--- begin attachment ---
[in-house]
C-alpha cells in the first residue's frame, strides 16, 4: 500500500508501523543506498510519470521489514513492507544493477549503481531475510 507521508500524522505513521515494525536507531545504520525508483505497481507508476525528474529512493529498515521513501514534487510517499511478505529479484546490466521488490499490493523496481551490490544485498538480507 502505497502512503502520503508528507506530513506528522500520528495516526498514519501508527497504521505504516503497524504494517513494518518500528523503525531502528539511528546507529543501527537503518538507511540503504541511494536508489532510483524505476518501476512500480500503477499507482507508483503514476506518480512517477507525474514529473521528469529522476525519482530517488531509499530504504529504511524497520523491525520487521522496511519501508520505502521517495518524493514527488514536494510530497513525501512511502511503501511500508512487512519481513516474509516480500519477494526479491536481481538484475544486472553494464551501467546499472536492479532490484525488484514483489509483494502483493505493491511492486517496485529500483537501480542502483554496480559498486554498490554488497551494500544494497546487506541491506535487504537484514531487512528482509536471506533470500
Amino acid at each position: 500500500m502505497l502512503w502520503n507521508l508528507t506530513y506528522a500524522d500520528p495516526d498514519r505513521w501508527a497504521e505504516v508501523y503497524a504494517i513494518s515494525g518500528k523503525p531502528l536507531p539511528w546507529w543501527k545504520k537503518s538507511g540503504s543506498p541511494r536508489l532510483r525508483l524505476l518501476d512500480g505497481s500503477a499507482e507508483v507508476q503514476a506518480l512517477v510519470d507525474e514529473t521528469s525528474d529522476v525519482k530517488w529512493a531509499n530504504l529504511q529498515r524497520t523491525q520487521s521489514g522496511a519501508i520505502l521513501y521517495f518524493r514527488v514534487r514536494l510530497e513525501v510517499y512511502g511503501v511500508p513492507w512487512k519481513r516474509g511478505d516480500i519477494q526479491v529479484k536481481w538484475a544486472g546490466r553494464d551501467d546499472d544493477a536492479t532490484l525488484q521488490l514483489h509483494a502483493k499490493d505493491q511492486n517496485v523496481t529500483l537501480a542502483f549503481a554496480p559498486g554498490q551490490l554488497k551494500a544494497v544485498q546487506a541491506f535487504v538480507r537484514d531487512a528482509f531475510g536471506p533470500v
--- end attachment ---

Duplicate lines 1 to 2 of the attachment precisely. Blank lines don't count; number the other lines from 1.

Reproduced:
[in-house]
C-alpha cells in the first residue's frame, strides 16, 4: 500500500508501523543506498510519470521489514513492507544493477549503481531475510 507521508500524522505513521515494525536507531545504520525508483505497481507508476525528474529512493529498515521513501514534487510517499511478505529479484546490466521488490499490493523496481551490490544485498538480507 502505497502512503502520503508528507506530513506528522500520528495516526498514519501508527497504521505504516503497524504494517513494518518500528523503525531502528539511528546507529543501527537503518538507511540503504541511494536508489532510483524505476518501476512500480500503477499507482507508483503514476506518480512517477507525474514529473521528469529522476525519482530517488531509499530504504529504511524497520523491525520487521522496511519501508520505502521517495518524493514527488514536494510530497513525501512511502511503501511500508512487512519481513516474509516480500519477494526479491536481481538484475544486472553494464551501467546499472536492479532490484525488484514483489509483494502483493505493491511492486517496485529500483537501480542502483554496480559498486554498490554488497551494500544494497546487506541491506535487504537484514531487512528482509536471506533470500